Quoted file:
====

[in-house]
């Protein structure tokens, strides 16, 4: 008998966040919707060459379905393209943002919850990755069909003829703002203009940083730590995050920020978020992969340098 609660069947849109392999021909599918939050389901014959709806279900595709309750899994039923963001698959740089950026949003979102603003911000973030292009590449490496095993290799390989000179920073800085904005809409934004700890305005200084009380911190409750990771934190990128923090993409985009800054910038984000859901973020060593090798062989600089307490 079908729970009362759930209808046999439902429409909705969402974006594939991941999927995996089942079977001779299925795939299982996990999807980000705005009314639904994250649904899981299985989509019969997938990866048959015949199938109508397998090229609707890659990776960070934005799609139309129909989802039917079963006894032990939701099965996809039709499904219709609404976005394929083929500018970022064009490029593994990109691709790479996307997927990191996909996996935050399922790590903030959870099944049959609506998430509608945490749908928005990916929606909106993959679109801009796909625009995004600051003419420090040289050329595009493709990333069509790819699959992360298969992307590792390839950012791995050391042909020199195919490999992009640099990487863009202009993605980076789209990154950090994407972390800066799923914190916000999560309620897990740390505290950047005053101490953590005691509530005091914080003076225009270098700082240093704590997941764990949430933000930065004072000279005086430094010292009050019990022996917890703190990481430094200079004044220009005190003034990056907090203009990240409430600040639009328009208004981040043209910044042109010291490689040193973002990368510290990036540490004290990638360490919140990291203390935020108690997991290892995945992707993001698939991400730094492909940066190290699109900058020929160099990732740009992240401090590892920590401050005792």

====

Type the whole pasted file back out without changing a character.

[in-house]
């Protein structure tokens, strides 16, 4: 008998966040919707060459379905393209943002919850990755069909003829703002203009940083730590995050920020978020992969340098 609660069947849109392999021909599918939050389901014959709806279900595709309750899994039923963001698959740089950026949003979102603003911000973030292009590449490496095993290799390989000179920073800085904005809409934004700890305005200084009380911190409750990771934190990128923090993409985009800054910038984000859901973020060593090798062989600089307490 079908729970009362759930209808046999439902429409909705969402974006594939991941999927995996089942079977001779299925795939299982996990999807980000705005009314639904994250649904899981299985989509019969997938990866048959015949199938109508397998090229609707890659990776960070934005799609139309129909989802039917079963006894032990939701099965996809039709499904219709609404976005394929083929500018970022064009490029593994990109691709790479996307997927990191996909996996935050399922790590903030959870099944049959609506998430509608945490749908928005990916929606909106993959679109801009796909625009995004600051003419420090040289050329595009493709990333069509790819699959992360298969992307590792390839950012791995050391042909020199195919490999992009640099990487863009202009993605980076789209990154950090994407972390800066799923914190916000999560309620897990740390505290950047005053101490953590005691509530005091914080003076225009270098700082240093704590997941764990949430933000930065004072000279005086430094010292009050019990022996917890703190990481430094200079004044220009005190003034990056907090203009990240409430600040639009328009208004981040043209910044042109010291490689040193973002990368510290990036540490004290990638360490919140990291203390935020108690997991290892995945992707993001698939991400730094492909940066190290699109900058020929160099990732740009992240401090590892920590401050005792």